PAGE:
We selected 7 duck clubs in 2015, 10 in 2016, and 9 in 2017 to participate in this study based on their willingness to submit a bid and the cost-effectiveness of that bid. Wetland units implementing GD were chosen by the landowners; 12 wetland units implemented GD in 2015, 28 in 2016, and 21 in 2017 (Table 1). For each wetland unit (both GD and TM) on the selected duck clubs, we generated random survey points, at least 400 m apart, along the unimproved roads adjacent to the wetland units using ArcMap version 10.2.2 (ESRI 2014). From each random point, we defined an area from the edge of each wetland unit, bounded by a 200-m fixed radius or the levees separating units (whichever was closer) as the survey area. We limited survey areas to a maximum distance of 200 m from the observer to ensure a high probability of detecting birds (Shuford et al. 2019). Many survey areas had poor visibility due to tall emergent wetland vegetation, usually cattails Typha spp. and tules Schoenoplectus acutus. On our initial visit, we estimated the proportion of the survey area that was visible (area that we could see and subsequently survey for birds). We then retained only those survey areas that had at least 20% visibility for inclusion in the remainder of the study. To estimate the area surveyed, we calculated the area (ha) of each survey unit using ArcMap, then multiplied that area by the proportion of the survey area that was visible as estimated during the initial visit (a factor that was unchanged over the course of the study). Some wetland units, in both GD and TM wetlands, had more than one survey area. Within the same wetland unit, and thus within the survey areas themselves, water depth and vegetation structure and abundance varied.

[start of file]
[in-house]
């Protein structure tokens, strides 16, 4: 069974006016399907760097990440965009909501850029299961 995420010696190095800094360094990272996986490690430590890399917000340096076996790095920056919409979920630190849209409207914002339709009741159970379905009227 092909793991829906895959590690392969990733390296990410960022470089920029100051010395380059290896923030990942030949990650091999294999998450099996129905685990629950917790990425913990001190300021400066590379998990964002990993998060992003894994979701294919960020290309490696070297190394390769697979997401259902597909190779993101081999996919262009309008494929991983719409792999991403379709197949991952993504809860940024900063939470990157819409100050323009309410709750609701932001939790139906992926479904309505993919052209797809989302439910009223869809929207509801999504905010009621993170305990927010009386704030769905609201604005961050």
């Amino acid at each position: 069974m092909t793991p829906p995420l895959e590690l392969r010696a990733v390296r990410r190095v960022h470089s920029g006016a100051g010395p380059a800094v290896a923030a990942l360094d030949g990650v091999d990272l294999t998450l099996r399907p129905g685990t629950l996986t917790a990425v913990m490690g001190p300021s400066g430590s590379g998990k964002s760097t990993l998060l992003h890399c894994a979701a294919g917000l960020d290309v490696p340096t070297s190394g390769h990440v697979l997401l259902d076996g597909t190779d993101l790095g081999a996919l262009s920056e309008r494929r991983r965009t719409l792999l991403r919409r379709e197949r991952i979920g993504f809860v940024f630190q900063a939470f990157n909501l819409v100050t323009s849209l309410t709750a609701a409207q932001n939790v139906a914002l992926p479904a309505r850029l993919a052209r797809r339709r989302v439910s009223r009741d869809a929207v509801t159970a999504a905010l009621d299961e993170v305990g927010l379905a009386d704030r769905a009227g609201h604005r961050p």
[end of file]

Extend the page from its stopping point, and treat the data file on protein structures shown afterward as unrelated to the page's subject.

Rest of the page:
From April 1 through mid-May of each year, we conducted surveys of shorebirds in each survey area once per week during daylight hours. We counted all individual shorebirds and identified them to species with the exception of dowitchers Limnodromus spp. and in some cases, yellowlegs Tringa spp. and calidrine sandpipers Calidris spp. We scanned all survey areas for a minimum of 2 min and until we counted all birds present; there was no maximum length of time for completing a survey. We counted only birds that were using (foraging, roosting, etc.) or landed in the survey area; we did not count birds that flew over the survey area. We did not conduct counts in inclement weather (winds >40 km/h, fog, or heavy rain). We also estimated the percentage of the survey area that was covered in water (flooded) as an indication of shorebird habitat.